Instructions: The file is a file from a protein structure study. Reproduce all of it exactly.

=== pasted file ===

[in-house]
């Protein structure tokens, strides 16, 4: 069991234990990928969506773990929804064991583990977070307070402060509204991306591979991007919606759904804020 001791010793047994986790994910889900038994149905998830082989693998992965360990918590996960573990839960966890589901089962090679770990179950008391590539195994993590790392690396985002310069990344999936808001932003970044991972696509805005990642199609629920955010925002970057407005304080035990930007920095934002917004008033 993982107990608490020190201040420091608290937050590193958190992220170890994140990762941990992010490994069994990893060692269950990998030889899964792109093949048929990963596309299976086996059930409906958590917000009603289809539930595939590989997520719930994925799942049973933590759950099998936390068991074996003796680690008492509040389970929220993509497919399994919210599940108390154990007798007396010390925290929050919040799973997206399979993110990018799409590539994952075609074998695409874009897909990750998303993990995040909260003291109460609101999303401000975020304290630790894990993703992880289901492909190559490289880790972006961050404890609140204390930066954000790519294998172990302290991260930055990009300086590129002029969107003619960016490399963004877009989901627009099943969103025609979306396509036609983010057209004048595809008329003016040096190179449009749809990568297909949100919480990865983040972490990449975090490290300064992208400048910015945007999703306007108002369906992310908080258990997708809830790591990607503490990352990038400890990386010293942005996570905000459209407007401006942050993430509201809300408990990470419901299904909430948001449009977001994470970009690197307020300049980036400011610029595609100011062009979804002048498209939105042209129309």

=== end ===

[in-house]
């Protein structure tokens, strides 16, 4: 069991234990990928969506773990929804064991583990977070307070402060509204991306591979991007919606759904804020 001791010793047994986790994910889900038994149905998830082989693998992965360990918590996960573990839960966890589901089962090679770990179950008391590539195994993590790392690396985002310069990344999936808001932003970044991972696509805005990642199609629920955010925002970057407005304080035990930007920095934002917004008033 993982107990608490020190201040420091608290937050590193958190992220170890994140990762941990992010490994069994990893060692269950990998030889899964792109093949048929990963596309299976086996059930409906958590917000009603289809539930595939590989997520719930994925799942049973933590759950099998936390068991074996003796680690008492509040389970929220993509497919399994919210599940108390154990007798007396010390925290929050919040799973997206399979993110990018799409590539994952075609074998695409874009897909990750998303993990995040909260003291109460609101999303401000975020304290630790894990993703992880289901492909190559490289880790972006961050404890609140204390930066954000790519294998172990302290991260930055990009300086590129002029969107003619960016490399963004877009989901627009099943969103025609979306396509036609983010057209004048595809008329003016040096190179449009749809990568297909949100919480990865983040972490990449975090490290300064992208400048910015945007999703306007108002369906992310908080258990997708809830790591990607503490990352990038400890990386010293942005996570905000459209407007401006942050993430509201809300408990990470419901299904909430948001449009977001994470970009690197307020300049980036400011610029595609100011062009979804002048498209939105042209129309």